May 25th, 1941: Started from Boston at 3:30. Stopped at Carpenter’s and had dinner. Polly sipped from the high chair. She rode for 2 hours which I think is pretty good. Cried when she was aroused so held her in front of the fire. Her first ride in the canoe was not particularly exciting. Made Polly’s formula on wood stove. She hasn’t seen the Ossipee’s, yet!
July1st, 1941: Hot and muggy in the city. Heavenly here. Another duck, perhaps one found in the fireplace, has evidently built her nest under the house and though it is late for hatchlings, she acts as if she has a nest full of eggs there. She breaks our hearts flying and swimming around the island- squeaking. Another duck conducts her brood, numbering 17, by the island every night on foraging parties.
July 6th, 1941: The island is lovely now. If I sit around and relax the way I may have 20 years from now- I would tell her about the birds singing all day and the Ossipees and the water so clear and the sun- but because I don’t, let’s just say it’s been swell and that we have missed our baby daughter.
The life of the MacPhail’s unfolds for 500 pages. 500 pages of 50 summers. It’s hail and farewell over and over again. Maybe we love to usher in the beginning, yet hate to say goodbye, because summer is so special and magical and child-like, care-free, that we worry deep-down there won’t be another like it? That “real” life, the hard parts will once again rear their ugly head reminding us all that anything can change at any moment.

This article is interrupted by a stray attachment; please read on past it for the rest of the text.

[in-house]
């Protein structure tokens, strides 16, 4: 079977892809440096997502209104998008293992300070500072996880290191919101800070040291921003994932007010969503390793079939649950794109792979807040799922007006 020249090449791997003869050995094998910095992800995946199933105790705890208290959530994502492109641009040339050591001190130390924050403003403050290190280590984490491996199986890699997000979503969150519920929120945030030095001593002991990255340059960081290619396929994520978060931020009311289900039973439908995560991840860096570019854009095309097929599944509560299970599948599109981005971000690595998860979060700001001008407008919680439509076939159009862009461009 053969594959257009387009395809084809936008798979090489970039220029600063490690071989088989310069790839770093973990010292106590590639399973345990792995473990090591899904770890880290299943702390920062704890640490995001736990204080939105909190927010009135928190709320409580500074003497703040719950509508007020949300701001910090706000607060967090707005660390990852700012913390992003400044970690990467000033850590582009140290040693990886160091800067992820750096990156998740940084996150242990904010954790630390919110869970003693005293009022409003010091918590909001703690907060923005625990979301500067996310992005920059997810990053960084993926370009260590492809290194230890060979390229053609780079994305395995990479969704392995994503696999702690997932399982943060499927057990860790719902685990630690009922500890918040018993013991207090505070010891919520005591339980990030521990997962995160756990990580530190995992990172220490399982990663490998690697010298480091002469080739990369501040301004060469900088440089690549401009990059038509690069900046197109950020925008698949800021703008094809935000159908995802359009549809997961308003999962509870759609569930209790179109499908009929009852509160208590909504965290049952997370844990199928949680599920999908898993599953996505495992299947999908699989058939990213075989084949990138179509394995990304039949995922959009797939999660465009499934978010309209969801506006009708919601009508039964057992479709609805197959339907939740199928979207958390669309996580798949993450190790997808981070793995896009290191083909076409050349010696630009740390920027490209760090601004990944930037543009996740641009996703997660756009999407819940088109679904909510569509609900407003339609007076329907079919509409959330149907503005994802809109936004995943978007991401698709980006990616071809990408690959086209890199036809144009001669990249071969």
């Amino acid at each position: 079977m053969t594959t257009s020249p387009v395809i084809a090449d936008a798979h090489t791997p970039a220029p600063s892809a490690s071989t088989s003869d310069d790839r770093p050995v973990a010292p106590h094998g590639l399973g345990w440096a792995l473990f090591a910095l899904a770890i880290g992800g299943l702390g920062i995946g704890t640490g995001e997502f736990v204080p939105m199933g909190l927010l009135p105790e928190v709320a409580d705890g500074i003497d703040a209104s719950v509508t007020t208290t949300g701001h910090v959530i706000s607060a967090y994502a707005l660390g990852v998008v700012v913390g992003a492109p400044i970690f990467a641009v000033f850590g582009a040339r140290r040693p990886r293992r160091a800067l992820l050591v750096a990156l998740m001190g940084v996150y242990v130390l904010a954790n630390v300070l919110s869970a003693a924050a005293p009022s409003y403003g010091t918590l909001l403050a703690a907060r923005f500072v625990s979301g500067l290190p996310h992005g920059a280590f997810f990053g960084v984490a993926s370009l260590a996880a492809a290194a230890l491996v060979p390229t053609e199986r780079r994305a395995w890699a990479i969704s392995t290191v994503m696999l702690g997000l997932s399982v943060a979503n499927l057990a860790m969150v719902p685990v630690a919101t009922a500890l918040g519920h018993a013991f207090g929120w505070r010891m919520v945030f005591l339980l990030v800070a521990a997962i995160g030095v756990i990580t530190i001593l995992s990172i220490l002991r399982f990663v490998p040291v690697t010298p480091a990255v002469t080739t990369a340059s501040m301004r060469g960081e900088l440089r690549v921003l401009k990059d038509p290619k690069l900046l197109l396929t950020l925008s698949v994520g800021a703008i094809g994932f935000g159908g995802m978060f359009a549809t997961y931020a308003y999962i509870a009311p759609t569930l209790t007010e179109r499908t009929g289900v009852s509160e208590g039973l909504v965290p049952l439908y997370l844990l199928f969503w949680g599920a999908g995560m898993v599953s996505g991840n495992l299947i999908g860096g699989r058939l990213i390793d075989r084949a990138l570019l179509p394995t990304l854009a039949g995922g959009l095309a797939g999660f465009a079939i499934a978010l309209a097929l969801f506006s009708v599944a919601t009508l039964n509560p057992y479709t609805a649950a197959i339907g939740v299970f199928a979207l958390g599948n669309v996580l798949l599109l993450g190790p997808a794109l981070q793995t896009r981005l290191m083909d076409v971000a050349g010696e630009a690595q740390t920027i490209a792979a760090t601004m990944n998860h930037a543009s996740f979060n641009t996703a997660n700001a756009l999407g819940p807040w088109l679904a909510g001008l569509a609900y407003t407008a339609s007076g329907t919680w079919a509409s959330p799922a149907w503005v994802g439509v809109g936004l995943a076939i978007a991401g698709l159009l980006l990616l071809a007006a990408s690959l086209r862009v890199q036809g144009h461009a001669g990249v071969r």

But maybe it’s in times like these we should remember that, as sure as the seasons change and the sturdy, solid thump of time rushes on; traditions anchor us together in this vast world of change and doubt. And these traditions- these comforts- are what summer is all about.
So, farewell summer and hail to whatever the “new” year may bring.
See you next year.